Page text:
It’s been a truly amazing four days, and now Theo and I need to lie down in a darkened room for a while to get our breath back.
Saturday morning dawned with an inch of snow on the ground here in Ludlow, which didn’t augur too well for the rest of the day.
But we both set off, arriving at Bicester at around 0900 and hitched the trailer to the back of the Hilux to go to the WWI airfield at Stow Maries in Essex for a night photo shoot, the plan being for Theo to share the driving so that he could get used to it before driving to Greece, and I could establish what sort of average speed we could expect in order to ensure the journey was feasible in the time allowed.
We set off, and once on the motorway, we edged the speed up from the 47mph I’d dared before up to 51mph. Then after we stopped for a break I took over and we went on up until we were doing 55mph, at which the whole thing was still as solid as a rock. I must admit that this has been the part of the whole process I dread the most, but after three hours, I was starting to unwind and relax, and we ended up at Stow Maries around lunchtime.
The field was pretty much waterlogged, and it was bitterly cold, and we began to wonder why we’d bothered to come all this way. Surely no photographer was going to turn out on such a bitter day?
We needn’t have worried. Jean Munn and Dick Forsythe (of WAHT) turned up shortly afterwards, and we got ourselves into action and rigged 1264 in their hangar, and rolled her, together with the Albatros, BE2F and Sopwith Snipe onto the field as the photographers – about a hundred of them – arrived.
While re-enactors stood around the aircraft to be photographed, Jean and I trudged up the runway to assess it. John felt it was okay, but I wasn’t convinced, so once the static photography was finished, he clambered into the BE2F and went flying. But as he taxied out, the wind shifted about 30 degrees on to the other runway and after he’d gone I had a look and decided that was altogether better, so we rolled 1264 and I had a ten minute wizz round in the gathering gloom. Once night had properly fallen we started the engines of the Sopwith Snipe and then the Scout. The Bentley engine in the Snipe produces some truly spectacular flames from the exhaust if it’s mistreated exactly right, but I failed to produce anything other than clouds of black smoke from the le Rhône.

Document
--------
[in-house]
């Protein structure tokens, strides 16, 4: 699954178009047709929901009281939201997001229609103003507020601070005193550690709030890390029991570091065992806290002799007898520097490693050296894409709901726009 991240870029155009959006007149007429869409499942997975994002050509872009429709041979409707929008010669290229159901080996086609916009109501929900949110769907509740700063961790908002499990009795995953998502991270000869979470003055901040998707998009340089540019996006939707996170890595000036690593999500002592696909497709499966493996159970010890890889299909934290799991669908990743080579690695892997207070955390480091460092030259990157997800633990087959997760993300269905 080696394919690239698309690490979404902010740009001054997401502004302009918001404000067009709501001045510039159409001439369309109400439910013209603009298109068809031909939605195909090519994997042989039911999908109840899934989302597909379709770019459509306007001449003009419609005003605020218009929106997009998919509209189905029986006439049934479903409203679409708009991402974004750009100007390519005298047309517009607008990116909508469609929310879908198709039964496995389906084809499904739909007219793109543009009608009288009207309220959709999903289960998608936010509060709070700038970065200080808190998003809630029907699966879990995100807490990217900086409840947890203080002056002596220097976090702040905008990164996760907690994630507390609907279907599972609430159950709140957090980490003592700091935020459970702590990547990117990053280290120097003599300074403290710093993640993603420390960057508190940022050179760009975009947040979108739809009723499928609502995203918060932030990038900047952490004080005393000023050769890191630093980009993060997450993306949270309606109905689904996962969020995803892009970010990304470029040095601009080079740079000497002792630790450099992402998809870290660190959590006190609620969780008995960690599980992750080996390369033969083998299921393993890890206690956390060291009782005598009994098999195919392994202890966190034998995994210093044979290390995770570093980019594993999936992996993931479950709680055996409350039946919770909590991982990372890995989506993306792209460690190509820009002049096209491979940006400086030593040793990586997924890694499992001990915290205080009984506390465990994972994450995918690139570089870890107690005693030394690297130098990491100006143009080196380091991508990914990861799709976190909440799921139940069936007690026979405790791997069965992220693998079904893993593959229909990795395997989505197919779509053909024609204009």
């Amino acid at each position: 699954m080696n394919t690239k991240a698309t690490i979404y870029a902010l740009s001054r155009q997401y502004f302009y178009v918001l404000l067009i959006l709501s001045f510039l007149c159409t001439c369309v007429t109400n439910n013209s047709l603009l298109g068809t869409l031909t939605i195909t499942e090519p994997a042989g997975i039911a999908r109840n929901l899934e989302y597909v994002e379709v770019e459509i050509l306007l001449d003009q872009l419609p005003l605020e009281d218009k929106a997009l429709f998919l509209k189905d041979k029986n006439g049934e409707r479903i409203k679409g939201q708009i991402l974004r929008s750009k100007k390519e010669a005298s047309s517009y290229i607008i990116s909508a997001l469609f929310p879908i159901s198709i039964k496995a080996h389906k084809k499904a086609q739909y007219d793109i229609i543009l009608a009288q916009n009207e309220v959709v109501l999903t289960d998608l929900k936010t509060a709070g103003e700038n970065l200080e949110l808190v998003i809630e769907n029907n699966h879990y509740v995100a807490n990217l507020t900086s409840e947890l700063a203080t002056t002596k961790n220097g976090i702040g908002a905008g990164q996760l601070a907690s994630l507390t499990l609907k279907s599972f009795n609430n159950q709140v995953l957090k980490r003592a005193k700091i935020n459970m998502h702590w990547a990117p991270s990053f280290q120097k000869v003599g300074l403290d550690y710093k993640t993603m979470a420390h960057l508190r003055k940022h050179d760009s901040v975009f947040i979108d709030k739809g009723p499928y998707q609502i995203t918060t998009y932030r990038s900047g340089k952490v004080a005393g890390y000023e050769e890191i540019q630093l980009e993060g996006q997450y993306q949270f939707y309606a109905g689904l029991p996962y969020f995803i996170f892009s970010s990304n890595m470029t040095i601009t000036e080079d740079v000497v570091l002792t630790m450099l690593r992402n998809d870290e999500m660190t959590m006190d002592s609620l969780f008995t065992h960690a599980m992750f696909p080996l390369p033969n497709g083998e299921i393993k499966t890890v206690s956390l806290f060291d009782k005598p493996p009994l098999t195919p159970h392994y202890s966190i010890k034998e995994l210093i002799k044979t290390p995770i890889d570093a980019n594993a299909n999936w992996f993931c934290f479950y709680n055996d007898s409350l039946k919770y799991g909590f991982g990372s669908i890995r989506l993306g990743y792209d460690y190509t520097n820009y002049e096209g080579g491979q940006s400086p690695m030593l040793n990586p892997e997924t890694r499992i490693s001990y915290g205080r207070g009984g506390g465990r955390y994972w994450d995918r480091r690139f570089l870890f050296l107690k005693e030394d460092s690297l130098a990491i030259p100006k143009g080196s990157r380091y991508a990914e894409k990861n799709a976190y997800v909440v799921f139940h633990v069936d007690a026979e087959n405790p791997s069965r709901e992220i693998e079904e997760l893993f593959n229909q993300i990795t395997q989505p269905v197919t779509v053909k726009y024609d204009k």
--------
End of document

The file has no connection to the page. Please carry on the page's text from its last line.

I’ve been sent some of the pictures these guys took and – particularly considering the very limited amount of light available – I’m amazed at what they achieved. Here is one by Iain Moore, and there are more from John Summerill’s Flickr page is here.
After a late pint in the pub we stayed at the Purleigh Barns B&B in Maldon which I can’t recommend highly enough, and On Sunday we put 1264 back in the trailer, and towed her to Old Warden, where we rigged her again. Phew! Darren Harbar turned up, the evening was beautiful, and Jean Munn was available to fly the Piper Cub cameraship, so I set off into the evening light for some lakes round the corner, and Jean flew in circles and I tried to keep up with him without bumping into him. The results are on Darren’s webpage here, but with a sneaky preview below to whet your appetite.
Monday was tied up with business, and we were booked in today (Tuesday) for official practice for the Shuttleworth display season. The weather came up trumps, and I was able to get a couple of practice sessions in that Dodge Bailey – my mentor – observed. He pronounced himself very happy, though I found right turns something of a trial for some reason I haven’t entirely fathomed yet. I’ve got time before our first display on 5 June to iron out the issue, which is that it seems almost impossible to turn to the right without setting up a massive sideslip. I suspect it’s something to do with making the turns under full power, since right turns are being made against the torque of the engine, but I need to go higher and try various different alternatives to see what works best.
So – in four days, we’ve nailed the trailer towing ( our average speed was 45mph, which is exactly what I’d calculated on), and the fuel consumption (errrr…. about 15mpg!), got some absolutely stunning, amazing pictures, and moved the display authorisation forward several steps.